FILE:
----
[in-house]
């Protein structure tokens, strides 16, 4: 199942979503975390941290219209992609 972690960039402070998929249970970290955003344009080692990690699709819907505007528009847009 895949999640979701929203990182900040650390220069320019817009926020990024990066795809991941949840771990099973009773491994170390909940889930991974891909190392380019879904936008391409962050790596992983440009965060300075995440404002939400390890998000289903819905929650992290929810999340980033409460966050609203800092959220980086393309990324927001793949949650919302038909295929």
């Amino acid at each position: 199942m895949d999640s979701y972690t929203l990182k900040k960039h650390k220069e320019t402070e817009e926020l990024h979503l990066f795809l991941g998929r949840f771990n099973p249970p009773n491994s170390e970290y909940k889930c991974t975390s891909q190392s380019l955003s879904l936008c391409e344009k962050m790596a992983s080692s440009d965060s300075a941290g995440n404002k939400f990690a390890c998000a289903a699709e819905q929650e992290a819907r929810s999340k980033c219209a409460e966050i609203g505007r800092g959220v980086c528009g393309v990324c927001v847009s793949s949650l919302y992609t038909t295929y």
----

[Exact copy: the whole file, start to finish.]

[in-house]
């Protein structure tokens, strides 16, 4: 199942979503975390941290219209992609 972690960039402070998929249970970290955003344009080692990690699709819907505007528009847009 895949999640979701929203990182900040650390220069320019817009926020990024990066795809991941949840771990099973009773491994170390909940889930991974891909190392380019879904936008391409962050790596992983440009965060300075995440404002939400390890998000289903819905929650992290929810999340980033409460966050609203800092959220980086393309990324927001793949949650919302038909295929």
């Amino acid at each position: 199942m895949d999640s979701y972690t929203l990182k900040k960039h650390k220069e320019t402070e817009e926020l990024h979503l990066f795809l991941g998929r949840f771990n099973p249970p009773n491994s170390e970290y909940k889930c991974t975390s891909q190392s380019l955003s879904l936008c391409e344009k962050m790596a992983s080692s440009d965060s300075a941290g995440n404002k939400f990690a390890c998000a289903a699709e819905q929650e992290a819907r929810s999340k980033c219209a409460e966050i609203g505007r800092g959220v980086c528009g393309v990324c927001v847009s793949s949650l919302y992609t038909t295929y």